PM holds firm on reforms as strike looms
27 October 2005
BRUSSELS — Prime Minister Guy Verhofstadt has warned unions that strike action will not change the federal government’s ‘generation pact’.
“The pact will remain intact, such as we announced it in Parliament,” the Liberal VLD leader said after Wednesday’s Cabinet meeting.
The statement was a definite signal from the Liberal and Socialist coalition government that it will not back down in the face of the national strike the nation’s three trade union federations will stage on Friday.
The day of protest is intended to force the government to amend its social security and pension reforms, such as the move to lift the minimum early retirement age to 60.
Besides the strike action, the Christian ACV, Socialist ABVV and the Liberal ACLVB unions hope 70,000 protestors will demonstrate in Brussels on Friday.
Buses and trams will not operate, but trains will continue running as per normal — primarily to transport protestors into the capital in a show of union solidarity.
It remains uncertain how flights will be affected at Zaventem, Brussels’ international airport, newspaper ‘De Standaard’ reported.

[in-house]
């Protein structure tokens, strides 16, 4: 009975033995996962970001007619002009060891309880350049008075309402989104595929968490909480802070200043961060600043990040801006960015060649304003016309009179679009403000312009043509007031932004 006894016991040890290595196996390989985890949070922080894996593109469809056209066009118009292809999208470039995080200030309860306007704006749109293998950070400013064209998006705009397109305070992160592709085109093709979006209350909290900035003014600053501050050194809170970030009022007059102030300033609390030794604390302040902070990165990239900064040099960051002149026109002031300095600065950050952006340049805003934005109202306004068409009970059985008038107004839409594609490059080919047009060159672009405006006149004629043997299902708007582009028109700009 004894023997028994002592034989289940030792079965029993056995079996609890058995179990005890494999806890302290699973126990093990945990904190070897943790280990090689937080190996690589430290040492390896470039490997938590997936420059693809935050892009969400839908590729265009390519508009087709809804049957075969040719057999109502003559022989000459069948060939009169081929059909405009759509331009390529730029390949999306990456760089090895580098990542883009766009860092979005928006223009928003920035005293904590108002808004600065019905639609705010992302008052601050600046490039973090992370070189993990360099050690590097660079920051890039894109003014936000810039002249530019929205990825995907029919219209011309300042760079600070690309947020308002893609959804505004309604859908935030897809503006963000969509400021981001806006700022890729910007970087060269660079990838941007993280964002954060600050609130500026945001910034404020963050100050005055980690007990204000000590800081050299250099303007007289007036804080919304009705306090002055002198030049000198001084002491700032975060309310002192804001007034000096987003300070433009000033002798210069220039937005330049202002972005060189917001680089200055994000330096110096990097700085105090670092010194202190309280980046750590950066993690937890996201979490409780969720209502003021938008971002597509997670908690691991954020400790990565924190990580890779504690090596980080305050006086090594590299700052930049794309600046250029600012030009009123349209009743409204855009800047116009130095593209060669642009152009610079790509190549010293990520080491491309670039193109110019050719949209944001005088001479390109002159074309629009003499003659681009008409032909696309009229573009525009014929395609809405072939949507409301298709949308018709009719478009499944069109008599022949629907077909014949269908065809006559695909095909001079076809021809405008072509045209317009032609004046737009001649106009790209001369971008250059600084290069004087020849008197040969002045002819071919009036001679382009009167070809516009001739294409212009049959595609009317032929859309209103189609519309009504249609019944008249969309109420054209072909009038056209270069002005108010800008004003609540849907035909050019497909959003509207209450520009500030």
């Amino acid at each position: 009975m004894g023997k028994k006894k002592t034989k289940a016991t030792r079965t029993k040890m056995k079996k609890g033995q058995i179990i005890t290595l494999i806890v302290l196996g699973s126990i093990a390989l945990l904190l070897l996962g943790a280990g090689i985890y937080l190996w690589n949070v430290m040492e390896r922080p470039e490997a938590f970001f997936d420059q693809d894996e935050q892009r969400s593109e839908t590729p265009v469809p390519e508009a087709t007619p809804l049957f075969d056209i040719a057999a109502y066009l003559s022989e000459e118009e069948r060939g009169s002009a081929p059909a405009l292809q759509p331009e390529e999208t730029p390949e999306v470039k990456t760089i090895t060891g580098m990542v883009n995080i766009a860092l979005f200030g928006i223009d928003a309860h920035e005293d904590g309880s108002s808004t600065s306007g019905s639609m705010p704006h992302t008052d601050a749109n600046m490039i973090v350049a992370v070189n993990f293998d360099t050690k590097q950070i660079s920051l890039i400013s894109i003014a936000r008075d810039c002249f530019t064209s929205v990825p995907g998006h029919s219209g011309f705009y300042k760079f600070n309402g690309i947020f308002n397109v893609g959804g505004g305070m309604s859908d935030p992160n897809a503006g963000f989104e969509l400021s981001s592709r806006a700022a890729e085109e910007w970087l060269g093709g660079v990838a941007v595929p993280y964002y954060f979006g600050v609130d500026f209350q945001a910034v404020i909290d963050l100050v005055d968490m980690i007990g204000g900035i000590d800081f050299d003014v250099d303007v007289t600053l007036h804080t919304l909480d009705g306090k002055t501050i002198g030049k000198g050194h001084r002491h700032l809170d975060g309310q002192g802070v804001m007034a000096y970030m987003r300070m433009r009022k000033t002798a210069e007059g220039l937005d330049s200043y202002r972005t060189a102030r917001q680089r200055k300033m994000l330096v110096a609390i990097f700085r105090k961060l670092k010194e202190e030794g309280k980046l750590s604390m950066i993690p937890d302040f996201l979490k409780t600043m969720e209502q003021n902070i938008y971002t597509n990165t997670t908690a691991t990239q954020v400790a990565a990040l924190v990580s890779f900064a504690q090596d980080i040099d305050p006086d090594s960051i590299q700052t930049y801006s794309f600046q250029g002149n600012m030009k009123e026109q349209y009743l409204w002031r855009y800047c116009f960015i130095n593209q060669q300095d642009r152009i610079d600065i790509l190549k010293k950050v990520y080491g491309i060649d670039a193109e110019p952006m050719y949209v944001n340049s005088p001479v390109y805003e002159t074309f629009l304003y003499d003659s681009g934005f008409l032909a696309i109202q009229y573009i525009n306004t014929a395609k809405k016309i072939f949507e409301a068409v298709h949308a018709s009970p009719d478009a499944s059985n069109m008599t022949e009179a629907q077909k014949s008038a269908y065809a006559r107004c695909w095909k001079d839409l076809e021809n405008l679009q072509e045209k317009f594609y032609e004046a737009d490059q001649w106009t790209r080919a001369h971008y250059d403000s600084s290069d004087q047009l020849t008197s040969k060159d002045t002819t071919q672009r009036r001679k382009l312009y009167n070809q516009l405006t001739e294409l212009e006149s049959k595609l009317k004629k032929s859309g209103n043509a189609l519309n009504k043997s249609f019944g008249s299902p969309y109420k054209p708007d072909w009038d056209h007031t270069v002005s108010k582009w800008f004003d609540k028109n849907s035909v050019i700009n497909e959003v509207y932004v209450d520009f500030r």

The impact of the strike and demonstration on Belgian economic activity is also difficult to predict. In many smaller businesses where union strength is weak or non-existent, work will continue as normal.
Due to the fact unions will be protesting in Brussels, there will be fewer strikers’ posts, such as what occurred on the ABVV-led national strike on 7 October when business sites were blockaded.
The union show of strength has not impressed Verhofstadt, who said discussions will only be held on various procedural decisions while warning that the generation pact itself will not change.
“This reform is absolutely necessary for the financing of the social security system. We are going through with it because it must,”he said.
[Copyright Expatica News 2005]
Subject: Belgian news